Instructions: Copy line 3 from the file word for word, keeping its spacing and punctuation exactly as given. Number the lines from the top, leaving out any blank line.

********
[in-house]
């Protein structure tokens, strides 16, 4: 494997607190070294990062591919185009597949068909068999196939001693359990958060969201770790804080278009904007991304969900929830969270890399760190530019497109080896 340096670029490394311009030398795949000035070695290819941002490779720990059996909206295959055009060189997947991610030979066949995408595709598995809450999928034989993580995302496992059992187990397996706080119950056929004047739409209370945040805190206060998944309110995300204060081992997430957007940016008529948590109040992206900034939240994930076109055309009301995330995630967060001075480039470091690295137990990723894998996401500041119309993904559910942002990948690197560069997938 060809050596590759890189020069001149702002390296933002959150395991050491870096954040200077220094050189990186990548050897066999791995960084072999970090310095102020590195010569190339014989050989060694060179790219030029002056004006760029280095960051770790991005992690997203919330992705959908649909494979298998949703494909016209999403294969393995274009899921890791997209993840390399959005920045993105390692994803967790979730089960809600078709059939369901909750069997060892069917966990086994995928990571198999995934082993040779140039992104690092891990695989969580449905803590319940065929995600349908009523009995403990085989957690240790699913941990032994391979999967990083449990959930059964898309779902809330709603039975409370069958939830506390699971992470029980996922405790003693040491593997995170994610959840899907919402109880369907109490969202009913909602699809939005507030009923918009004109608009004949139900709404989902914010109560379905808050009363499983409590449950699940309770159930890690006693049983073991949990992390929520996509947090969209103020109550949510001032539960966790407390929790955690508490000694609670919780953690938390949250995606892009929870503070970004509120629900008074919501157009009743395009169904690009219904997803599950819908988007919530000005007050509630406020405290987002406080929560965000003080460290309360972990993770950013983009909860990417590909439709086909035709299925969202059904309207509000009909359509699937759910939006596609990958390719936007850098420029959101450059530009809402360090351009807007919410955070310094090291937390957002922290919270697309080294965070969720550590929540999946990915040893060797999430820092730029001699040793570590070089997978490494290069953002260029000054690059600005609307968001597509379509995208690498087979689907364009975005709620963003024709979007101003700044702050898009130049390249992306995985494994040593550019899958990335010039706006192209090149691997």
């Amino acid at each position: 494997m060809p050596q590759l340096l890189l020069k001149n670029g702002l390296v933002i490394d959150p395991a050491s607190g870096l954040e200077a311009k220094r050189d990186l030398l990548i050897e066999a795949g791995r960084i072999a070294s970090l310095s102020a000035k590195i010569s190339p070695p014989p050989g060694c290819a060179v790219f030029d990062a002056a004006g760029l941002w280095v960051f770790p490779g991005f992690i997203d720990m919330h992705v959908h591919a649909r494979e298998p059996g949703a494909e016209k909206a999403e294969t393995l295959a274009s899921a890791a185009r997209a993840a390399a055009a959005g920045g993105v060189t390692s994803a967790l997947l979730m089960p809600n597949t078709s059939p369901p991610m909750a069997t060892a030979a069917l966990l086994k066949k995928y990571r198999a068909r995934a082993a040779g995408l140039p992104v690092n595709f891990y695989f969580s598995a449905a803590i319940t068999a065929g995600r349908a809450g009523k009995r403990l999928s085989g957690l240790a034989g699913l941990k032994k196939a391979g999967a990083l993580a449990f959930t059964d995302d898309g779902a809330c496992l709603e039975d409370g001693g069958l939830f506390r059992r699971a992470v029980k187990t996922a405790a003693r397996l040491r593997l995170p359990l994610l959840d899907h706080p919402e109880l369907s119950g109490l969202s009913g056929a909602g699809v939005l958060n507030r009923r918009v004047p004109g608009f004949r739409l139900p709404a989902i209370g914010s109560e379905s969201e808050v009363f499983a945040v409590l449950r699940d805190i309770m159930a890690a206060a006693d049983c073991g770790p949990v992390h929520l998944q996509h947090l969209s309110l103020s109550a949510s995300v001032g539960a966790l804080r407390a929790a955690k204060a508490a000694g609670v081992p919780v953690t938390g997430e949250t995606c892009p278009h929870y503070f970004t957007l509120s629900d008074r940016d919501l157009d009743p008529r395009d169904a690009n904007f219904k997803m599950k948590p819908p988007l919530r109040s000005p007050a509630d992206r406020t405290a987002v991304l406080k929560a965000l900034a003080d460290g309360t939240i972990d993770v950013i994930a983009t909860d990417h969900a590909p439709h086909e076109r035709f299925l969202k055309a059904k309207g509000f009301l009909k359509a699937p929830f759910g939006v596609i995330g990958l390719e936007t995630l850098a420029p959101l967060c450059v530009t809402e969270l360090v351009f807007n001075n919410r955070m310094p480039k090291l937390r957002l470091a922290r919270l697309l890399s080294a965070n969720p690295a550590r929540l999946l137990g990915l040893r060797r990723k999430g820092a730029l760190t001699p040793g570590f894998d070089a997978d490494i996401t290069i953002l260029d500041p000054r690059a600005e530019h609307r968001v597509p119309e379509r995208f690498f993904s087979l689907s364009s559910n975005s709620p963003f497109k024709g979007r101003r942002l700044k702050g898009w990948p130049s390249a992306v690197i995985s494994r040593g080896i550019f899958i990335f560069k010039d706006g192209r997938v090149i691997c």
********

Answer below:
């Amino acid at each position: 494997m060809p050596q590759l340096l890189l020069k001149n670029g702002l390296v933002i490394d959150p395991a050491s607190g870096l954040e200077a311009k220094r050189d990186l030398l990548i050897e066999a795949g791995r960084i072999a070294s970090l310095s102020a000035k590195i010569s190339p070695p014989p050989g060694c290819a060179v790219f030029d990062a002056a004006g760029l941002w280095v960051f770790p490779g991005f992690i997203d720990m919330h992705v959908h591919a649909r494979e298998p059996g949703a494909e016209k909206a999403e294969t393995l295959a274009s899921a890791a185009r997209a993840a390399a055009a959005g920045g993105v060189t390692s994803a967790l997947l979730m089960p809600n597949t078709s059939p369901p991610m909750a069997t060892a030979a069917l966990l086994k066949k995928y990571r198999a068909r995934a082993a040779g995408l140039p992104v690092n595709f891990y695989f969580s598995a449905a803590i319940t068999a065929g995600r349908a809450g009523k009995r403990l999928s085989g957690l240790a034989g699913l941990k032994k196939a391979g999967a990083l993580a449990f959930t059964d995302d898309g779902a809330c496992l709603e039975d409370g001693g069958l939830f506390r059992r699971a992470v029980k187990t996922a405790a003693r397996l040491r593997l995170p359990l994610l959840d899907h706080p919402e109880l369907s119950g109490l969202s009913g056929a909602g699809v939005l958060n507030r009923r918009v004047p004109g608009f004949r739409l139900p709404a989902i209370g914010s109560e379905s969201e808050v009363f499983a945040v409590l449950r699940d805190i309770m159930a890690a206060a006693d049983c073991g770790p949990v992390h929520l998944q996509h947090l969209s309110l103020s109550a949510s995300v001032g539960a966790l804080r407390a929790a955690k204060a508490a000694g609670v081992p919780v953690t938390g997430e949250t995606c892009p278009h929870y503070f970004t957007l509120s629900d008074r940016d919501l157009d009743p008529r395009d169904a690009n904007f219904k997803m599950k948590p819908p988007l919530r109040s000005p007050a509630d992206r406020t405290a987002v991304l406080k929560a965000l900034a003080d460290g309360t939240i972990d993770v950013i994930a983009t909860d990417h969900a590909p439709h086909e076109r035709f299925l969202k055309a059904k309207g509000f009301l009909k359509a699937p929830f759910g939006v596609i995330g990958l390719e936007t995630l850098a420029p959101l967060c450059v530009t809402e969270l360090v351009f807007n001075n919410r955070m310094p480039k090291l937390r957002l470091a922290r919270l697309l890399s080294a965070n969720p690295a550590r929540l999946l137990g990915l040893r060797r990723k999430g820092a730029l760190t001699p040793g570590f894998d070089a997978d490494i996401t290069i953002l260029d500041p000054r690059a600005e530019h609307r968001v597509p119309e379509r995208f690498f993904s087979l689907s364009s559910n975005s709620p963003f497109k024709g979007r101003r942002l700044k702050g898009w990948p130049s390249a992306v690197i995985s494994r040593g080896i550019f899958i990335f560069k010039d706006g192209r997938v090149i691997c």